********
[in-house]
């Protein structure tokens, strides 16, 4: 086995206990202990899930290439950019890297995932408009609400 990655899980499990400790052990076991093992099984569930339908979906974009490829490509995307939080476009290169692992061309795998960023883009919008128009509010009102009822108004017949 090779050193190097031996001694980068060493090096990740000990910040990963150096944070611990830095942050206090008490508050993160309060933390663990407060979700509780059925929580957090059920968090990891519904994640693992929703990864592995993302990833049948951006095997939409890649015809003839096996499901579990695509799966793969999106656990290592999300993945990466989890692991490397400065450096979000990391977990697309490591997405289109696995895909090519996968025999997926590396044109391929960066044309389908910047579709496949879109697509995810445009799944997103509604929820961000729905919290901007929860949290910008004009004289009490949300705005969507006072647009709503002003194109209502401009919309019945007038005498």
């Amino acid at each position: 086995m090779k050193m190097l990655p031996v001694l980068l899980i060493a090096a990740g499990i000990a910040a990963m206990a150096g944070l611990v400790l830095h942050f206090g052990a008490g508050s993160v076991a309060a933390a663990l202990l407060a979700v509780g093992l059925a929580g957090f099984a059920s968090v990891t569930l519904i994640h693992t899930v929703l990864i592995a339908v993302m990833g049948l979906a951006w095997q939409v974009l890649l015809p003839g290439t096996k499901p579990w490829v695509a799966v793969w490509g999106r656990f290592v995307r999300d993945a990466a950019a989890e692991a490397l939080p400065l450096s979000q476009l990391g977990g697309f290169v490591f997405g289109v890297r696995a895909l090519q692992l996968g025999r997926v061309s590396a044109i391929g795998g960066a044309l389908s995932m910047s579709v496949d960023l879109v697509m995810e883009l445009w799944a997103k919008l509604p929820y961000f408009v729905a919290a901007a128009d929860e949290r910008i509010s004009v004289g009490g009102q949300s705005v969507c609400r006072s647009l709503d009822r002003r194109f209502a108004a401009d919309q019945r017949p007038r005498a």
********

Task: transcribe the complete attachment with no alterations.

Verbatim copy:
[in-house]
């Protein structure tokens, strides 16, 4: 086995206990202990899930290439950019890297995932408009609400 990655899980499990400790052990076991093992099984569930339908979906974009490829490509995307939080476009290169692992061309795998960023883009919008128009509010009102009822108004017949 090779050193190097031996001694980068060493090096990740000990910040990963150096944070611990830095942050206090008490508050993160309060933390663990407060979700509780059925929580957090059920968090990891519904994640693992929703990864592995993302990833049948951006095997939409890649015809003839096996499901579990695509799966793969999106656990290592999300993945990466989890692991490397400065450096979000990391977990697309490591997405289109696995895909090519996968025999997926590396044109391929960066044309389908910047579709496949879109697509995810445009799944997103509604929820961000729905919290901007929860949290910008004009004289009490949300705005969507006072647009709503002003194109209502401009919309019945007038005498």
């Amino acid at each position: 086995m090779k050193m190097l990655p031996v001694l980068l899980i060493a090096a990740g499990i000990a910040a990963m206990a150096g944070l611990v400790l830095h942050f206090g052990a008490g508050s993160v076991a309060a933390a663990l202990l407060a979700v509780g093992l059925a929580g957090f099984a059920s968090v990891t569930l519904i994640h693992t899930v929703l990864i592995a339908v993302m990833g049948l979906a951006w095997q939409v974009l890649l015809p003839g290439t096996k499901p579990w490829v695509a799966v793969w490509g999106r656990f290592v995307r999300d993945a990466a950019a989890e692991a490397l939080p400065l450096s979000q476009l990391g977990g697309f290169v490591f997405g289109v890297r696995a895909l090519q692992l996968g025999r997926v061309s590396a044109i391929g795998g960066a044309l389908s995932m910047s579709v496949d960023l879109v697509m995810e883009l445009w799944a997103k919008l509604p929820y961000f408009v729905a919290a901007a128009d929860e949290r910008i509010s004009v004289g009490g009102q949300s705005v969507c609400r006072s647009l709503d009822r002003r194109f209502a108004a401009d919309q019945r017949p007038r005498a």